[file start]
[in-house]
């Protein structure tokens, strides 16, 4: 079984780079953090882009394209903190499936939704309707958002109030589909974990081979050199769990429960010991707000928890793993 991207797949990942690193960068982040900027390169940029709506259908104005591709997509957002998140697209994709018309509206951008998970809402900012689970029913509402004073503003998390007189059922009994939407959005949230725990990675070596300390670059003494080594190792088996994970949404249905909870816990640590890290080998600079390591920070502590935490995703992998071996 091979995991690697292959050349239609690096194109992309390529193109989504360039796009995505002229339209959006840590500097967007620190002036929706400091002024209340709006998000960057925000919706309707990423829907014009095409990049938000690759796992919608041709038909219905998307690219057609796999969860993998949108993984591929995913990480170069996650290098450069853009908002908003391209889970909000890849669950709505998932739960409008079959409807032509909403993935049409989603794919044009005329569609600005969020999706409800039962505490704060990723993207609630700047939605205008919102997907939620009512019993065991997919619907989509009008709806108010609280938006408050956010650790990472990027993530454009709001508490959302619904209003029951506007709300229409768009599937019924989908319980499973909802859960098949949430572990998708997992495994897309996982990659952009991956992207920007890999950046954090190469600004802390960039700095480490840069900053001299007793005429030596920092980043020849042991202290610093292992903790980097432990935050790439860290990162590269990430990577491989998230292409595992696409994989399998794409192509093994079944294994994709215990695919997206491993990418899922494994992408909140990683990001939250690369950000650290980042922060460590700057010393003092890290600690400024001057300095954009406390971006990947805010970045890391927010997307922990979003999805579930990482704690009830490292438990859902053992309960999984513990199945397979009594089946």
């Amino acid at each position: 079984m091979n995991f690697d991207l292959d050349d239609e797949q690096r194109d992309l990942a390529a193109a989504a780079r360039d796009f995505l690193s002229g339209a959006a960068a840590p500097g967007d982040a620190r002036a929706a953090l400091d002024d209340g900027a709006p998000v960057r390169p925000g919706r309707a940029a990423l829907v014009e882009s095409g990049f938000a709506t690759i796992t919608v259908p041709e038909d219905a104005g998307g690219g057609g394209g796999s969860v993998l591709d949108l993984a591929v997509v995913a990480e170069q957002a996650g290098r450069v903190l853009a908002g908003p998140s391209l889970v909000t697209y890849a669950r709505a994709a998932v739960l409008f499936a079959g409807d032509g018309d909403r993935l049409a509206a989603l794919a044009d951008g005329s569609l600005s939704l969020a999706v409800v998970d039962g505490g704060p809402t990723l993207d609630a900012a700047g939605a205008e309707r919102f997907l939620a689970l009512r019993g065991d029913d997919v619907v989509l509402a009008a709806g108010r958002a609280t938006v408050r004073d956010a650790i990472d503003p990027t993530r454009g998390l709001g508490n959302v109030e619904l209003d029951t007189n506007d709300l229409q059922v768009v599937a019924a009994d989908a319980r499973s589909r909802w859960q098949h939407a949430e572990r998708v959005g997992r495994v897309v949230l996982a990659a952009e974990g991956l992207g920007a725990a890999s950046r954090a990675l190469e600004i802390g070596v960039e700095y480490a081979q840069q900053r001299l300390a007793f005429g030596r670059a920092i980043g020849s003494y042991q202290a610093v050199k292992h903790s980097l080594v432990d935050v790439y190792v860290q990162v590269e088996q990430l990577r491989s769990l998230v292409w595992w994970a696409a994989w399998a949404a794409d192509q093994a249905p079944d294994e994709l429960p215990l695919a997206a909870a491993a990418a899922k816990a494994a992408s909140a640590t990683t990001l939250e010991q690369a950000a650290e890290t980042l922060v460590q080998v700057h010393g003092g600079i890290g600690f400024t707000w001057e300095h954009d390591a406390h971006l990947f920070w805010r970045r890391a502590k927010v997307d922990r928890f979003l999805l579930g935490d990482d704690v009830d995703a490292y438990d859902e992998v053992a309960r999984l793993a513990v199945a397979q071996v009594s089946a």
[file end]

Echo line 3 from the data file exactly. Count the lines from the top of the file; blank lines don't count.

């Amino acid at each position: 079984m091979n995991f690697d991207l292959d050349d239609e797949q690096r194109d992309l990942a390529a193109a989504a780079r360039d796009f995505l690193s002229g339209a959006a960068a840590p500097g967007d982040a620190r002036a929706a953090l400091d002024d209340g900027a709006p998000v960057r390169p925000g919706r309707a940029a990423l829907v014009e882009s095409g990049f938000a709506t690759i796992t919608v259908p041709e038909d219905a104005g998307g690219g057609g394209g796999s969860v993998l591709d949108l993984a591929v997509v995913a990480e170069q957002a996650g290098r450069v903190l853009a908002g908003p998140s391209l889970v909000t697209y890849a669950r709505a994709a998932v739960l409008f499936a079959g409807d032509g018309d909403r993935l049409a509206a989603l794919a044009d951008g005329s569609l600005s939704l969020a999706v409800v998970d039962g505490g704060p809402t990723l993207d609630a900012a700047g939605a205008e309707r919102f997907l939620a689970l009512r019993g065991d029913d997919v619907v989509l509402a009008a709806g108010r958002a609280t938006v408050r004073d956010a650790i990472d503003p990027t993530r454009g998390l709001g508490n959302v109030e619904l209003d029951t007189n506007d709300l229409q059922v768009v599937a019924a009994d989908a319980r499973s589909r909802w859960q098949h939407a949430e572990r998708v959005g997992r495994v897309v949230l996982a990659a952009e974990g991956l992207g920007a725990a890999s950046r954090a990675l190469e600004i802390g070596v960039e700095y480490a081979q840069q900053r001299l300390a007793f005429g030596r670059a920092i980043g020849s003494y042991q202290a610093v050199k292992h903790s980097l080594v432990d935050v790439y190792v860290q990162v590269e088996q990430l990577r491989s769990l998230v292409w595992w994970a696409a994989w399998a949404a794409d192509q093994a249905p079944d294994e994709l429960p215990l695919a997206a909870a491993a990418a899922k816990a494994a992408s909140a640590t990683t990001l939250e010991q690369a950000a650290e890290t980042l922060v460590q080998v700057h010393g003092g600079i890290g600690f400024t707000w001057e300095h954009d390591a406390h971006l990947f920070w805010r970045r890391a502590k927010v997307d922990r928890f979003l999805l579930g935490d990482d704690v009830d995703a490292y438990d859902e992998v053992a309960r999984l793993a513990v199945a397979q071996v009594s089946a």